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Alaska High Court Throws Out Joe Miller Claims

In this Friday, Dec. 17, 2010 picture, Alaska Republican U.S. Senate candidate Joe Miller, right, confers with his lawyer, Thomas Van Flein, before the Alaska Supreme Court convened in Anchorage, Alaska. On Wednesday, Dec. 22, 2010, the Alaska Supreme Court upheld a lower court decision in the disputed U.S. Senate race, saying the state correctly counted write-in votes for Sen. Lisa Murkowski. (AP Photo/Mark Thiessen, File)
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Updated at 6:04 p.m. ET

JUNEAU, Alaska — The Alaska Supreme Court on Wednesday upheld a lower court decision in the disputed U.S. Senate race, saying the state correctly counted write-in votes for Sen. Lisa Murkowski.

It is now up to Republican Joe Miller to decide if the election is finally over.

The court said in its ruling that it found "no remaining issues raised by Miller that prevent this election from being certified."

A federal judge, who had put a hold on certification to give the state courts time to rule on Miller's claims, said he would give Miller 48 hours to plead any outstanding issues to him once the high court had ruled. Miller had initially filed a lawsuit in federal court, claiming the state violated the Elections and Equal Protection clauses of the U.S. Constitution in its handling of the race.

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Miller did not immediately comment Wednesday, though his campaign has said he'd be willing to take his case to the U.S. Supreme Court if necessary.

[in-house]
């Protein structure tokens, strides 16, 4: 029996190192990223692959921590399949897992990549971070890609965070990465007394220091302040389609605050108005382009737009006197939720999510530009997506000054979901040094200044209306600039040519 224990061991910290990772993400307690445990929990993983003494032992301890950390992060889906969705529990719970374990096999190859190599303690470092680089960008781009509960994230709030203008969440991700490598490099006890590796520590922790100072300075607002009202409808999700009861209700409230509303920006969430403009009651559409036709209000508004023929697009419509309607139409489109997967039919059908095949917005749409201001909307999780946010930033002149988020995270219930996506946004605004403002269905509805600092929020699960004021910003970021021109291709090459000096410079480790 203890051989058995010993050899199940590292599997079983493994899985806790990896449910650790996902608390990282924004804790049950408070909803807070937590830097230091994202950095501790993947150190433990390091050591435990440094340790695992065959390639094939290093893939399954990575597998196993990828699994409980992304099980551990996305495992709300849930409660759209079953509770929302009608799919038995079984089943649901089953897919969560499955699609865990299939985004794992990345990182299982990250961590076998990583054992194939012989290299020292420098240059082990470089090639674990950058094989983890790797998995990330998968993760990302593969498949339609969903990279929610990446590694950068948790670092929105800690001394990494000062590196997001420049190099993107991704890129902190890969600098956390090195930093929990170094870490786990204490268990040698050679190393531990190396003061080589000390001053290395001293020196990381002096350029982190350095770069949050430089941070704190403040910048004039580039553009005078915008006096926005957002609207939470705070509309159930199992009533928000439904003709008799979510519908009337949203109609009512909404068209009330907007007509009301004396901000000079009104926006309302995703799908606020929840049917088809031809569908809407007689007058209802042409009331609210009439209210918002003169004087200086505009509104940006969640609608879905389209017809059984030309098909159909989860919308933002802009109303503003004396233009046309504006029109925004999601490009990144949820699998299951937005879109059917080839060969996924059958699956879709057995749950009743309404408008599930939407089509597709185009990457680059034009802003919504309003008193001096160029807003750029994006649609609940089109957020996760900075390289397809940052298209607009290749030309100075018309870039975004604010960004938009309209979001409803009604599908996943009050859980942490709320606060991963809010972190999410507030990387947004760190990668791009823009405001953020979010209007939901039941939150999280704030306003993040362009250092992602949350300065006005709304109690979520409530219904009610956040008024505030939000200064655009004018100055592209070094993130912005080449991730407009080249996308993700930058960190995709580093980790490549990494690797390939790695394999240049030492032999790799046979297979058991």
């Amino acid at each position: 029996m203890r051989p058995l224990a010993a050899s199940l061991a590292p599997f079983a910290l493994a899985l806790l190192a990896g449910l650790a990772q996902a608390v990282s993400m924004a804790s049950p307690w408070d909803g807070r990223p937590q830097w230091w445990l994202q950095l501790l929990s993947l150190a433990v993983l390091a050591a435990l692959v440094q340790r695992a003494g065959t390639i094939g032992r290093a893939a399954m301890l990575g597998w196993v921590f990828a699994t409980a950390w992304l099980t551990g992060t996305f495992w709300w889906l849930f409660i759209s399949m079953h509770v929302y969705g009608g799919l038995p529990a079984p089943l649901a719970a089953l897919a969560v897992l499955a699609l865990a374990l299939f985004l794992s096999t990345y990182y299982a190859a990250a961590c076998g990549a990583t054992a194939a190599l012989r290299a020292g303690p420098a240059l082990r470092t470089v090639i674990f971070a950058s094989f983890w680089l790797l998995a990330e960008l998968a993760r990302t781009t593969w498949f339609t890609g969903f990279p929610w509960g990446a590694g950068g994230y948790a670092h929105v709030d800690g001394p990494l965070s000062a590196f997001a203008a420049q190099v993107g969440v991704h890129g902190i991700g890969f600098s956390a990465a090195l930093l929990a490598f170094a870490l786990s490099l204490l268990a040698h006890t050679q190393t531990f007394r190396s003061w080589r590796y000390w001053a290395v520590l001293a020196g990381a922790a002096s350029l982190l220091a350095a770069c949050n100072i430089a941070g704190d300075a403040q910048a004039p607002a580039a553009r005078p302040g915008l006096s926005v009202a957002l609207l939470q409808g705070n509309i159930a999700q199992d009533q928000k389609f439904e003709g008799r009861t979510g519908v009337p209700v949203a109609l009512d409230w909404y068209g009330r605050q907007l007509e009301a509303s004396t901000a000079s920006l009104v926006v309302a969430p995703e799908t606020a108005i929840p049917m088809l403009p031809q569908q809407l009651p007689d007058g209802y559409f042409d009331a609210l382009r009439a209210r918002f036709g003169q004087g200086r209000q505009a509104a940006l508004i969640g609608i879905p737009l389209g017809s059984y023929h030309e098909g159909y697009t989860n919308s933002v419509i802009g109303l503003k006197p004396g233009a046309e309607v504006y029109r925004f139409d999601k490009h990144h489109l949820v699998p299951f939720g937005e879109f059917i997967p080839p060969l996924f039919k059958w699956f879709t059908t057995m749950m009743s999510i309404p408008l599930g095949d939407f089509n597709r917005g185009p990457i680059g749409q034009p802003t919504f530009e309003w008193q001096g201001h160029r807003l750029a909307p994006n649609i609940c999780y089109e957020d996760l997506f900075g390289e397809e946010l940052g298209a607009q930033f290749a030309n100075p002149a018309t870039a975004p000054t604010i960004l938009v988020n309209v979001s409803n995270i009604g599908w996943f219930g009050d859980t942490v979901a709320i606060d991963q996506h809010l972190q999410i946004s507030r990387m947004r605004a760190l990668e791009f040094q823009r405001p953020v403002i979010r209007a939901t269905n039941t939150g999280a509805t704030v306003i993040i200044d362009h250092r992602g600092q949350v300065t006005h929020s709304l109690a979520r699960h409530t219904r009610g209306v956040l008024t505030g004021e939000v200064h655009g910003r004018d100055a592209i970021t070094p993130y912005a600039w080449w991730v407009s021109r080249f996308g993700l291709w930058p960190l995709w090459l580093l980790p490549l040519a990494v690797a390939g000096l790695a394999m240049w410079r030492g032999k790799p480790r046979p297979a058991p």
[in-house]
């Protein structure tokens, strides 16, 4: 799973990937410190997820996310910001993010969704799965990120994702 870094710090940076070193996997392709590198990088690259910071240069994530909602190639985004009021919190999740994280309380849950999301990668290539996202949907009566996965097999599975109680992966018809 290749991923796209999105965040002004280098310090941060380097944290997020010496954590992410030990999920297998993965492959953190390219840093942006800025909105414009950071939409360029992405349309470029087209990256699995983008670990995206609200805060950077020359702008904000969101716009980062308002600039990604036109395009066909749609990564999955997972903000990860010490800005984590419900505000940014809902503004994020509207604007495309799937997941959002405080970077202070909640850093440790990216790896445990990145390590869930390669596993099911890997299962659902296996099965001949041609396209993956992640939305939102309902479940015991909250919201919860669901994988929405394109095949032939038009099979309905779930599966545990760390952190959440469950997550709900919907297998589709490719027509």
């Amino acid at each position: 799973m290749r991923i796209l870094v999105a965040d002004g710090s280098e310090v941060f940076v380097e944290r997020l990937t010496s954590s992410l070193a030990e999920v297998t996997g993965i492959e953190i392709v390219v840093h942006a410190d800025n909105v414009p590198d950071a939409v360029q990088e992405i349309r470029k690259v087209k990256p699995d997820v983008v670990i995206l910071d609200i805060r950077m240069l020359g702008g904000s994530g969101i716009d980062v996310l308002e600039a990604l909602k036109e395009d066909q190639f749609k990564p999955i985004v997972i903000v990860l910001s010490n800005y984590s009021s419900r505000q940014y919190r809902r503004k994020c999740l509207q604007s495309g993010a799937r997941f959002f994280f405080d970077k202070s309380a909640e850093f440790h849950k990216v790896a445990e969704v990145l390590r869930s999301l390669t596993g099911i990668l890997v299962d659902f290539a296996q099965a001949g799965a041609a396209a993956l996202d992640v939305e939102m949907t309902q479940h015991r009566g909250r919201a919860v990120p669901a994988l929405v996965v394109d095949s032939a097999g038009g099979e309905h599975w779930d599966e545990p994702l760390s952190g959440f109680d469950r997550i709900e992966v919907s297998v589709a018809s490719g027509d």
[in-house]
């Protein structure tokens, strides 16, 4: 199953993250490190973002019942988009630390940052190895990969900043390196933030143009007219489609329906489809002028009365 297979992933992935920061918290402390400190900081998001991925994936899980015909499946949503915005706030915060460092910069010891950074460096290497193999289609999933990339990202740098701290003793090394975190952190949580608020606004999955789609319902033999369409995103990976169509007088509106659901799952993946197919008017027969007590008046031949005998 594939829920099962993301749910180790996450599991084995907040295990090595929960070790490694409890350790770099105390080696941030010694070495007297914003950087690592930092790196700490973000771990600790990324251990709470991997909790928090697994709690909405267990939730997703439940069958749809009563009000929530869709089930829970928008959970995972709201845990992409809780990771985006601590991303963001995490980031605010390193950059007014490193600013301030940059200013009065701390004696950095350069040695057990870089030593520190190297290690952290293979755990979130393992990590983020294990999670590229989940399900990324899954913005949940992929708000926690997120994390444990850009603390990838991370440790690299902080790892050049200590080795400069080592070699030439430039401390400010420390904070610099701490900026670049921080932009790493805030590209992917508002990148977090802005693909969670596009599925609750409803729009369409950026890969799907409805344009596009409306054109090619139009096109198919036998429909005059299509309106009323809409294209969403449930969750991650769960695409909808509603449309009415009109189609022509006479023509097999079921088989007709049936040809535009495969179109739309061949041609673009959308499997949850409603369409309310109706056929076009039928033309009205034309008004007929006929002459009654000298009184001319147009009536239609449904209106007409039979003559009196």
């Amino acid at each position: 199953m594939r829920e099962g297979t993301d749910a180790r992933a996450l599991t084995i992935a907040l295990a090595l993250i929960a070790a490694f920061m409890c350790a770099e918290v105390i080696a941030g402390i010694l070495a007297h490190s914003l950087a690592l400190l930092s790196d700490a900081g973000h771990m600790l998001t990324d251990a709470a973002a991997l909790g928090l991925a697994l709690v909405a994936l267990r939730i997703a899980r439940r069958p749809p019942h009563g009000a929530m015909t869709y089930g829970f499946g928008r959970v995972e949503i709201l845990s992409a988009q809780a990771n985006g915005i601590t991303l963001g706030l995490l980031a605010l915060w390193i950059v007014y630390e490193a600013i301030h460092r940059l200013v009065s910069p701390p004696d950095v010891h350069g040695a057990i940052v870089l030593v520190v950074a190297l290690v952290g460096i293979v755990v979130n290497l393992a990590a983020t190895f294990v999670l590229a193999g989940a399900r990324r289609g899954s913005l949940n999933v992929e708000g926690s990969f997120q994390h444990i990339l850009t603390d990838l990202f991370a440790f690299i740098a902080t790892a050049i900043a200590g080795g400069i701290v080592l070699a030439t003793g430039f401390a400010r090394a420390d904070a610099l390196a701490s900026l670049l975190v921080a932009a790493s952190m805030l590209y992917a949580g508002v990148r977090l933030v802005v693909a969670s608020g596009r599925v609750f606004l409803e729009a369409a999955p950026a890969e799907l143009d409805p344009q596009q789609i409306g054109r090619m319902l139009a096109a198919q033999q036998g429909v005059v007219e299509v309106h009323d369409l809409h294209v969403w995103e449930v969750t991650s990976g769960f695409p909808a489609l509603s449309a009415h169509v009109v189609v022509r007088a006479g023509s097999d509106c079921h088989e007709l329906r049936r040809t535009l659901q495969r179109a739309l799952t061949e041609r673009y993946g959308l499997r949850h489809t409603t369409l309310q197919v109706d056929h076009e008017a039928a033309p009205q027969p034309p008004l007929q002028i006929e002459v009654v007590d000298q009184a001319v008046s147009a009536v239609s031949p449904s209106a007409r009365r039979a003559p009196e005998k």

The director of the state Division of Elections said the race could be certified within hours of the stay being lifted. The state and Murkowski are eager for a rapid resolution; senators are sworn in for the new Congress Jan. 5.

"We felt all along that this election should have been certified, and I'm glad the Supreme Court took the time to come to a reasoned decision," Murkowski attorney Scott Kendall said.

Miller had appealed state court Judge William Carey's decision to toss out his challenge to the state's counting of ballots for Murkowski. Miller maintained that the state should be held to the letter of the law, which calls for write-in ballots to have the oval filled in and the last name of a candidate or the name as it appears on the declaration of candidacy written in.

He wanted the results of the election to be invalidated and for a hand recount.

Murkowski mounted a write-in campaign, the likes of which Alaska had never seen, after losing the primary to Miller. Unofficial results showed her leading by 10,328 votes following a tedious, weeklong handcount of ballots. The lead narrowed to 2,169 votes when ballots challenged by Miller's campaign were excluded.

The state pointed to case law in defending its practice of using discretion in determining voter intent, allowing ballots with misspellings to be counted toward Murkowski's tally. Attorneys for the state and Murkowski argued that Miller was seeking to disenfranchise thousands of voters.

The high court, in its ruling, called voter intent "paramount," and said "any misspelling, abbreviation, or other minor variation in the form of the candidate's name on a write-in ballot does not invalidate a ballot so long as the intention of the voter can be ascertained."

"The State characterizes the standard urged by Miller as the 'perfection standard,' and we agree that such a standard would tend to disenfranchise many Alaskans on the basis of 'technical errors,"' the court decided.

Justice Craig Stowers, who recused himself, did not participate in the 4-0 decision.

The court also sided with Carey in finding the state was right not to count for Murkowski ballots in which "Lisa M." was written or Murkowski's name was written but the ballot oval wasn't filled in.